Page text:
After milking out the last of the easter powder at Grands-Montets in the beginning of the week, and going for a failed walk up Aiguille de la Tête Plat (needed a rope for a passage we thought would be fine), it was time to start looking elsewhere for snow. Two days ago we (George Rodney and I) drove up to the other side of the valley and shot some hi-res photos of the northwest flanks of the Mt Blanc, including the beautiful triangular Aiguille du Gouter. One of the first lines I saw when I first came to Cham was the big couloir below it, a steep sustained face measuring over 800 vertical meters. I didn’t know its name then, but after seeing tracks in it on the photos I sat down and learned everything I could about the run. In 2008, the couple Pierre and Marie-Jo Trappier, whose last name was given to the run as they skied it every year, were caught in a slab avalanche on their way up the mountain. I knew I wanted to ski it and the snow looked good.
Last night it was decided I’d link up with George and his american friend Trevor in the morning, and try to beat the hot afternoon sun. Unfortunately we lost George due to a missed alarm clock so we were just a duo driving down to Les Houches at 8:30. In hindsight, George wouldn’t have enjoyed the 4 hour walk on his alpine trekkers anyway so maybe he was better off sleeping.
Line overview. Steep bootpack up the little couloir, and semi-sketchy traverse across the big snowfield. Snow feels solid so we weren’t too nervous. Once in the couloir, the snow turned into really rippable cold windblown snow. Total ascent is 1200 meters, descent 2000 meters.
9:30, Les Houches. Just stepped off the cablecar and put my skins on, then the walk begins.
The first bit is mellow, as you follow the old tramway track.
Unknown mountain face to mind-ski on the way up. So many crazy possibilities here. Is there a way down?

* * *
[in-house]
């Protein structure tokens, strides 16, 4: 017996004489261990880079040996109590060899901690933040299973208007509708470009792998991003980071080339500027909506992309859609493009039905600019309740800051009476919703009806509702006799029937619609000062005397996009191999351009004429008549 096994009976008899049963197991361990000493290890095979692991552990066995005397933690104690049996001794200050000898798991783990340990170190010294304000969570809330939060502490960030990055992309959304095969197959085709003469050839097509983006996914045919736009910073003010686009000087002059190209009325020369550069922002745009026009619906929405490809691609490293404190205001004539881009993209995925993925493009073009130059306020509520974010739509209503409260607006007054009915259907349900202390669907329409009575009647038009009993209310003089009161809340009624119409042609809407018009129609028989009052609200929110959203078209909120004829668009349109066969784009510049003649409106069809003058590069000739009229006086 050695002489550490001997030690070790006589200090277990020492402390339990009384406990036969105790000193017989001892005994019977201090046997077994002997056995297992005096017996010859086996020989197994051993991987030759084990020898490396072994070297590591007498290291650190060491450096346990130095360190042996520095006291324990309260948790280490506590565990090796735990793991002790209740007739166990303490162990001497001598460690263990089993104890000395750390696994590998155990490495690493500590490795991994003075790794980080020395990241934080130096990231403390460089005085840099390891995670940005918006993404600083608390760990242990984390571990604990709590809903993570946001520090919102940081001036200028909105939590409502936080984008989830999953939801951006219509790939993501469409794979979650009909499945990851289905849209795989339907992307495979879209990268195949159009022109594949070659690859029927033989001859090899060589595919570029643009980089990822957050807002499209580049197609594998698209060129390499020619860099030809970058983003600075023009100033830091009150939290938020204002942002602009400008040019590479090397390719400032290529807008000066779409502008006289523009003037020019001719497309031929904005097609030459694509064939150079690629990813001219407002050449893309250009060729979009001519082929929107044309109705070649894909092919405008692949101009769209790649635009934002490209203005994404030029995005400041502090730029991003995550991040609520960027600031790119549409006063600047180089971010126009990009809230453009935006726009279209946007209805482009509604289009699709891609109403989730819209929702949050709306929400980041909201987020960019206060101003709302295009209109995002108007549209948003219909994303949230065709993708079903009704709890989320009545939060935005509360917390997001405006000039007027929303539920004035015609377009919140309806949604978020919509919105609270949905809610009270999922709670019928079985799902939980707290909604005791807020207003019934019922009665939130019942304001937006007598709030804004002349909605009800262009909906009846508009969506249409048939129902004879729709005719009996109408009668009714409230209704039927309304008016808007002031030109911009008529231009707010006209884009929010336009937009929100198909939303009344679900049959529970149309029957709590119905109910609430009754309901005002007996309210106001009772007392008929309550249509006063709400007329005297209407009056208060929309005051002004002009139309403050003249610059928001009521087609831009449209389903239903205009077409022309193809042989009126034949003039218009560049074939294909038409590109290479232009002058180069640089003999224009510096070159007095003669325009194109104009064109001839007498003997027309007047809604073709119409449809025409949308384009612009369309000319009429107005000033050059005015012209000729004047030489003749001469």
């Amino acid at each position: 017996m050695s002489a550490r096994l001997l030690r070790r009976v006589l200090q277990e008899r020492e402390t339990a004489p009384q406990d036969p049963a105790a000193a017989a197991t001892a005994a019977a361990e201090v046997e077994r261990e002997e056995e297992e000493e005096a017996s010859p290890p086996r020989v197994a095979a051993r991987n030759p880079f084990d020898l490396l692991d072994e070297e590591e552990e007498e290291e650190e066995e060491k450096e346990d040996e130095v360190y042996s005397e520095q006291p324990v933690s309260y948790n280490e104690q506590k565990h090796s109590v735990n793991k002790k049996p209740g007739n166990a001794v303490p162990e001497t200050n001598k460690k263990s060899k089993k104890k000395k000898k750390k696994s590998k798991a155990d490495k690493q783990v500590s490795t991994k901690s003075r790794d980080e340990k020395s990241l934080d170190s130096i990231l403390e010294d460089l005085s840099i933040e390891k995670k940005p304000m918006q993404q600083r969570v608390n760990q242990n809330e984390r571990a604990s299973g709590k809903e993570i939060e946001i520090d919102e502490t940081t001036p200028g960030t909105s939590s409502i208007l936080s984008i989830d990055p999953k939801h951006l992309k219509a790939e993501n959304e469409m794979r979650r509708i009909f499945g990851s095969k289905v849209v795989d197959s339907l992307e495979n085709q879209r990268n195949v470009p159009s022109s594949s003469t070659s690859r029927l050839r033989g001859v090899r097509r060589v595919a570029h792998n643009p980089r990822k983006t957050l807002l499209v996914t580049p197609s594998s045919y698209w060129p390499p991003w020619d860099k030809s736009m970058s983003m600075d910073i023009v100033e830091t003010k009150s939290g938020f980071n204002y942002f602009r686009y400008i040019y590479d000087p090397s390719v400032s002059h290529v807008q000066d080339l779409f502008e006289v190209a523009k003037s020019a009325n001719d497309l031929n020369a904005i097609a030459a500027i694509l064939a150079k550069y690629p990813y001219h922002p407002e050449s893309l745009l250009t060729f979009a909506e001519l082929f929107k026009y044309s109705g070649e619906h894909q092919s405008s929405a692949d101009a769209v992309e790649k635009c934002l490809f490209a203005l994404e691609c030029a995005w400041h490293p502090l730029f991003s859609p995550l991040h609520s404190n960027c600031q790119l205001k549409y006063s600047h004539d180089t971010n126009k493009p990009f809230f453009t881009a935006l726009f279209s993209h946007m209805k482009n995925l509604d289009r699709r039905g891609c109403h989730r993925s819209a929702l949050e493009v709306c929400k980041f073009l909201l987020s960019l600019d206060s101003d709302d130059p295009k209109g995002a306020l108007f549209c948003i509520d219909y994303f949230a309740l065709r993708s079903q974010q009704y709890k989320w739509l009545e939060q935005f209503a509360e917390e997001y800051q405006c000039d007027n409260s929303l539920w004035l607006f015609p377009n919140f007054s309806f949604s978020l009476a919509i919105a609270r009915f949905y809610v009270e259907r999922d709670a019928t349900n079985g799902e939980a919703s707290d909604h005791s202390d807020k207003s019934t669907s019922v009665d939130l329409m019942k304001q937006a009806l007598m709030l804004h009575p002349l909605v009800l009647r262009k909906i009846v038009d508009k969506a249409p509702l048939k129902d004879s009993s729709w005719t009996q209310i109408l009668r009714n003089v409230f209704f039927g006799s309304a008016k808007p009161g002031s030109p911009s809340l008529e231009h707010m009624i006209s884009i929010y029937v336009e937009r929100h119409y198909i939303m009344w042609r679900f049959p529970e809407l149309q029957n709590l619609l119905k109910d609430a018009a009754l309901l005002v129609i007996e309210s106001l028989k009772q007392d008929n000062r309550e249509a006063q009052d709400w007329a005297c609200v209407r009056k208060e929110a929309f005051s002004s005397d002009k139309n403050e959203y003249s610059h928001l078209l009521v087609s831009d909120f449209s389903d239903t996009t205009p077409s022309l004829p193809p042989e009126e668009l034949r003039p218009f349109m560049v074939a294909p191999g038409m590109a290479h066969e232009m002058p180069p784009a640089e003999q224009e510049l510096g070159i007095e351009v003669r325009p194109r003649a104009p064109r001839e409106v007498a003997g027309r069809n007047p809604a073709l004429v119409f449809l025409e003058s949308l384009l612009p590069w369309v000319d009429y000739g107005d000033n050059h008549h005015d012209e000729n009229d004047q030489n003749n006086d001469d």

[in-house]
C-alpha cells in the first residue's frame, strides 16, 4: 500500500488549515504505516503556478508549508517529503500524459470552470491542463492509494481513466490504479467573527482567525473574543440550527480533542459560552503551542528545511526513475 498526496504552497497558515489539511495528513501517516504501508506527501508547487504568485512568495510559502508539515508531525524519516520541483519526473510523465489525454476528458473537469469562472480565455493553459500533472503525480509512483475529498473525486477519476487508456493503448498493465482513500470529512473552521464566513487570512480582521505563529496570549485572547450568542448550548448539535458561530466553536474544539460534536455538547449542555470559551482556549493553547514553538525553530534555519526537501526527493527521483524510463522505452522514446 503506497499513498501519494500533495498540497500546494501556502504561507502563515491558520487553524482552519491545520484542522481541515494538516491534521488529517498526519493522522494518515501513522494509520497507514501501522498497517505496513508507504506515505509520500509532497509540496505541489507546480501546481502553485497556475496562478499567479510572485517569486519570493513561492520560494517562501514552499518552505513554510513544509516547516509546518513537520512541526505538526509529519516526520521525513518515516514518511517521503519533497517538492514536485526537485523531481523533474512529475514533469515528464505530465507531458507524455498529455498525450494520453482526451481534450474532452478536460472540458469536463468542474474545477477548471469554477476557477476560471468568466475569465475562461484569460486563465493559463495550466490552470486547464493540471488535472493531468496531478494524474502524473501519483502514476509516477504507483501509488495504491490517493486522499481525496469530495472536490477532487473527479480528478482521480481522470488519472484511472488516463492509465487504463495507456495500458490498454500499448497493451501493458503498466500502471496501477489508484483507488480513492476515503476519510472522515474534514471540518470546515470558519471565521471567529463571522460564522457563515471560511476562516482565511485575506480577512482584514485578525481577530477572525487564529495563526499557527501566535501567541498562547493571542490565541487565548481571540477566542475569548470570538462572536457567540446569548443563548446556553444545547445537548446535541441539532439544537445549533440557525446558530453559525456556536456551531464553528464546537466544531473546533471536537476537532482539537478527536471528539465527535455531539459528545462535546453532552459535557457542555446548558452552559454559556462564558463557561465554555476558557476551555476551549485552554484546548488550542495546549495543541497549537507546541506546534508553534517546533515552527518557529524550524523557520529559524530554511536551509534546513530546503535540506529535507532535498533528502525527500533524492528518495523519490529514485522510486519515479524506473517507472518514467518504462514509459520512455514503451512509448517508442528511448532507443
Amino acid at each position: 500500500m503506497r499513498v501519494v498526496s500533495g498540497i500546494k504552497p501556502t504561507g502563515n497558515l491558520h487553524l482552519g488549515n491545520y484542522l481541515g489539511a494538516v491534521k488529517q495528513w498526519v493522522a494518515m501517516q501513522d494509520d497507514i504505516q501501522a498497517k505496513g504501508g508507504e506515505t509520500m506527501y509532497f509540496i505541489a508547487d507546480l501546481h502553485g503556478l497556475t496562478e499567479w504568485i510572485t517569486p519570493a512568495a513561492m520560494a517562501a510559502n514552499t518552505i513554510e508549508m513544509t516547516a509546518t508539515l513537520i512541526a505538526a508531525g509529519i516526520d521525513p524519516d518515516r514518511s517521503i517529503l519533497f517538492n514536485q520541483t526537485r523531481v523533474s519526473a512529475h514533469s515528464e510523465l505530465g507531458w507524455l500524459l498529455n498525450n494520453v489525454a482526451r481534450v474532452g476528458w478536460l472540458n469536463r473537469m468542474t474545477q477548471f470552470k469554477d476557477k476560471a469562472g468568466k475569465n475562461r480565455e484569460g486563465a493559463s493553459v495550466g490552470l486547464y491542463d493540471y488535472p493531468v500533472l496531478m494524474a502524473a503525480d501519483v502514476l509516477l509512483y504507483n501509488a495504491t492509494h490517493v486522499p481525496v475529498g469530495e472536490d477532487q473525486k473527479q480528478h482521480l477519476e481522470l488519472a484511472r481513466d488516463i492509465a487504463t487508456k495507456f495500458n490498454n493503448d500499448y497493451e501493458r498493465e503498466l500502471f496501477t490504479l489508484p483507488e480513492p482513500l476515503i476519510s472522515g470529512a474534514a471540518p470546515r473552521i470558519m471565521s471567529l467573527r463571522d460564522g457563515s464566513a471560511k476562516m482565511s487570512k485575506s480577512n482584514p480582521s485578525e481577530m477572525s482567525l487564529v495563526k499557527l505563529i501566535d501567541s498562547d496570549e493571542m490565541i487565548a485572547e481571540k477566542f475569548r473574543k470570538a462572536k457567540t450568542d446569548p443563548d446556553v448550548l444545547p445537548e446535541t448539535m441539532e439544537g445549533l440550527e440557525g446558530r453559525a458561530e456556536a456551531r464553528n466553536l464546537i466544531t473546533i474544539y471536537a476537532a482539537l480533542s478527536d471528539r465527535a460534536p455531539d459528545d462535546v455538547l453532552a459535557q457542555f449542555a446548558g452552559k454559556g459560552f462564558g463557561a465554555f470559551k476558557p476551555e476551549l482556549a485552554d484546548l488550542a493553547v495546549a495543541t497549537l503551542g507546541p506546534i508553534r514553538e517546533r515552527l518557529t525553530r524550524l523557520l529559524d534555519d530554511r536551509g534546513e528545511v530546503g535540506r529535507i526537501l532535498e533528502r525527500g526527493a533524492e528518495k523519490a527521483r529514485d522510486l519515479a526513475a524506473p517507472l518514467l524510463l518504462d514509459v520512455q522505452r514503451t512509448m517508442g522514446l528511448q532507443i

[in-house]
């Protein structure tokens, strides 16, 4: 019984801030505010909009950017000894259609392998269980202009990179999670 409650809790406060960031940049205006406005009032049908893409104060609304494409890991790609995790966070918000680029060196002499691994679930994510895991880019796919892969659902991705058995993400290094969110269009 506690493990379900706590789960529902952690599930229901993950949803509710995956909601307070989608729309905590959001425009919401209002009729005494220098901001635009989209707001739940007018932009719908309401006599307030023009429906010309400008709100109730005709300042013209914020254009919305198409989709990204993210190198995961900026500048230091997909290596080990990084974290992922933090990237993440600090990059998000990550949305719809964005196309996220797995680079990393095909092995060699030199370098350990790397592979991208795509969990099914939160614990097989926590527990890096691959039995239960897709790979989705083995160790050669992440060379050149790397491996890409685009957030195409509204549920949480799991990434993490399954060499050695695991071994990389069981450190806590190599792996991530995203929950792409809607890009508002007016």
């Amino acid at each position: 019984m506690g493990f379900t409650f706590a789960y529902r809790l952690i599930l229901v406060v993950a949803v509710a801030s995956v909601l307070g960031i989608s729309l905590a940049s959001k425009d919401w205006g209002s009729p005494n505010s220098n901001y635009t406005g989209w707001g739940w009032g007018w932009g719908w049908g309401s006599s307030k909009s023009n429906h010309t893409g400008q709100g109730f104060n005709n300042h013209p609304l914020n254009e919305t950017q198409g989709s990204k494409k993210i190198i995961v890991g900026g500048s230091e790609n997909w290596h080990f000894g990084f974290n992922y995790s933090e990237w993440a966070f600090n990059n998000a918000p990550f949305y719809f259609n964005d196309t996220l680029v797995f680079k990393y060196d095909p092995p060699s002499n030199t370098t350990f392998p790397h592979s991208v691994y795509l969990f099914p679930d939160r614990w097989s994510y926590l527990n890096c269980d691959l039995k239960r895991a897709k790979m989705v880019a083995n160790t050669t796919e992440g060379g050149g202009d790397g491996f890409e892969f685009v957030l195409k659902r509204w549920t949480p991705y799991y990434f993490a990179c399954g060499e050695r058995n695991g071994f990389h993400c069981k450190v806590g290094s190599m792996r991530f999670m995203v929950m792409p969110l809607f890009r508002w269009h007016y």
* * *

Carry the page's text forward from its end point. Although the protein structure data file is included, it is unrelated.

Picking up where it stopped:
The ten o’clock cablecar taking steepskiers and tourists up the Aiguille du Midi. This is such a cool angle of the Glacier Rond, Cunningham Couloir, and West Couloir. One of the sickest mountain faces I have ever stared at.
Trevor past the first traverse, crossing an ugly refrozen wetslide from yesterday afternoon. At this time, the snow was concrete and difficult to walk up.
About halfway up and I was well reminded of how little touring I have done this winter. Oh and btw, how do you like the hair? Sure feels good on the mountain.
Trevor, with a spring-time Chamonix in the background.
Looking back down our first stage. Still a long ways to go.
Climbing up the ladder at the top of the couloir where the Trappier couple was killed in a slab avalanche. Using the ladder, you bypass the top convex section where snow usually loads.
A reminder of the realities out here.
Looking forward to our final climb, across the big snow face and end up on the sunlit ridge lookers left, right under the black triangle, Aiguille du Gouter.
Trevor, with Aiguille de Bionnassay in the back.
Halfway across the exposed traverse.
Trevor finishing the walk.
Time to ski! View down the couloir, with some old tracks in soft snow.
The skiing in the actual run was better than most of the snow around here after these last days of hot spring weather and high winds. After the latest dump the windspeeds went up to over 100 km/h and blew most of the powder off the mountain. On these north aspects it had stayed really nice and rippable, sometimes with a thin crust but 90% of the couloir was enjoyable!
Trevor getting after it
Thanks to Trevor for snapping some photos of me:
The top part was the most wind-affected.
Absolutely surreal environments to ski in. The view of the Midi! This snow was all time.
Towards the bottom of the run we were reminded it’s almost summer and conditions got, well, interesting:
Trevor managing a tricky section. So Chamonix!
The long walk back to Les Houches
Life down there still went on, as if we hadn’t even been up that mountain in the background.
Back at the parking lot where the adventure begun 8 hours earlier. What a day!
Guess who will sleep well tonight. Literally falling asleep as I’m writing this…See you all soon.